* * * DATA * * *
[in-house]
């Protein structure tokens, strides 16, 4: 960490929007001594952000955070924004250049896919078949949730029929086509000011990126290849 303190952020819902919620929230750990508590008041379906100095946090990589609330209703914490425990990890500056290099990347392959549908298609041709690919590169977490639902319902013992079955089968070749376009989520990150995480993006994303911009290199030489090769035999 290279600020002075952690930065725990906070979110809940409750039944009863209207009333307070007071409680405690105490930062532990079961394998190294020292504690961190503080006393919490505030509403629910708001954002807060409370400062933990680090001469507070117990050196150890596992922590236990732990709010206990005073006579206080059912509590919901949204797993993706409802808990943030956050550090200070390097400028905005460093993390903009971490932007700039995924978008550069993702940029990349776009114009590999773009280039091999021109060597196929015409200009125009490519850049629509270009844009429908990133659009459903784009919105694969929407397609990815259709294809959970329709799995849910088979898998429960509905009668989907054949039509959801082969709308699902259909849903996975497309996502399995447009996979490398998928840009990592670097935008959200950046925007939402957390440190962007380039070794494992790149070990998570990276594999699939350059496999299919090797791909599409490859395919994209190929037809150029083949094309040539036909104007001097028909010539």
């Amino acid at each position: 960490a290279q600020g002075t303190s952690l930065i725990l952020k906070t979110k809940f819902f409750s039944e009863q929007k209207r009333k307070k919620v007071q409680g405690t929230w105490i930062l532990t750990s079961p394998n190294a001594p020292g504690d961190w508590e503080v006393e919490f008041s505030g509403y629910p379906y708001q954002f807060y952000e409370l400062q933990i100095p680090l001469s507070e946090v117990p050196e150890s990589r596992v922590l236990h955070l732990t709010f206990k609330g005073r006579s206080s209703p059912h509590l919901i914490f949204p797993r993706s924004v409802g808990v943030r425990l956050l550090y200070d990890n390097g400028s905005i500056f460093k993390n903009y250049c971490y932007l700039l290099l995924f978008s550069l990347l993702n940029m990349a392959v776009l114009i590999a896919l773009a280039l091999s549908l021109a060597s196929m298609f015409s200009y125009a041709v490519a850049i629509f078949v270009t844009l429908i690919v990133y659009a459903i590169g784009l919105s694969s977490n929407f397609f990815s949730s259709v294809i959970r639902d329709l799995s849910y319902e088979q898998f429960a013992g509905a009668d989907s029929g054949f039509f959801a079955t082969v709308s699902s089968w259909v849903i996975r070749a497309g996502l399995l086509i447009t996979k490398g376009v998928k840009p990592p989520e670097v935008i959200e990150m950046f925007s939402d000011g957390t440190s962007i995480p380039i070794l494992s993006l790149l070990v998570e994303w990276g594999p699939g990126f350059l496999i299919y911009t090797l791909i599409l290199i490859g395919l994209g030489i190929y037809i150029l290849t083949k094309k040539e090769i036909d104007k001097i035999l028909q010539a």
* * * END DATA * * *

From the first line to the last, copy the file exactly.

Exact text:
[in-house]
């Protein structure tokens, strides 16, 4: 960490929007001594952000955070924004250049896919078949949730029929086509000011990126290849 303190952020819902919620929230750990508590008041379906100095946090990589609330209703914490425990990890500056290099990347392959549908298609041709690919590169977490639902319902013992079955089968070749376009989520990150995480993006994303911009290199030489090769035999 290279600020002075952690930065725990906070979110809940409750039944009863209207009333307070007071409680405690105490930062532990079961394998190294020292504690961190503080006393919490505030509403629910708001954002807060409370400062933990680090001469507070117990050196150890596992922590236990732990709010206990005073006579206080059912509590919901949204797993993706409802808990943030956050550090200070390097400028905005460093993390903009971490932007700039995924978008550069993702940029990349776009114009590999773009280039091999021109060597196929015409200009125009490519850049629509270009844009429908990133659009459903784009919105694969929407397609990815259709294809959970329709799995849910088979898998429960509905009668989907054949039509959801082969709308699902259909849903996975497309996502399995447009996979490398998928840009990592670097935008959200950046925007939402957390440190962007380039070794494992790149070990998570990276594999699939350059496999299919090797791909599409490859395919994209190929037809150029083949094309040539036909104007001097028909010539």
């Amino acid at each position: 960490a290279q600020g002075t303190s952690l930065i725990l952020k906070t979110k809940f819902f409750s039944e009863q929007k209207r009333k307070k919620v007071q409680g405690t929230w105490i930062l532990t750990s079961p394998n190294a001594p020292g504690d961190w508590e503080v006393e919490f008041s505030g509403y629910p379906y708001q954002f807060y952000e409370l400062q933990i100095p680090l001469s507070e946090v117990p050196e150890s990589r596992v922590l236990h955070l732990t709010f206990k609330g005073r006579s206080s209703p059912h509590l919901i914490f949204p797993r993706s924004v409802g808990v943030r425990l956050l550090y200070d990890n390097g400028s905005i500056f460093k993390n903009y250049c971490y932007l700039l290099l995924f978008s550069l990347l993702n940029m990349a392959v776009l114009i590999a896919l773009a280039l091999s549908l021109a060597s196929m298609f015409s200009y125009a041709v490519a850049i629509f078949v270009t844009l429908i690919v990133y659009a459903i590169g784009l919105s694969s977490n929407f397609f990815s949730s259709v294809i959970r639902d329709l799995s849910y319902e088979q898998f429960a013992g509905a009668d989907s029929g054949f039509f959801a079955t082969v709308s699902s089968w259909v849903i996975r070749a497309g996502l399995l086509i447009t996979k490398g376009v998928k840009p990592p989520e670097v935008i959200e990150m950046f925007s939402d000011g957390t440190s962007i995480p380039i070794l494992s993006l790149l070990v998570e994303w990276g594999p699939g990126f350059l496999i299919y911009t090797l791909i599409l290199i490859g395919l994209g030489i190929y037809i150029l290849t083949k094309k040539e090769i036909d104007k001097i035999l028909q010539a």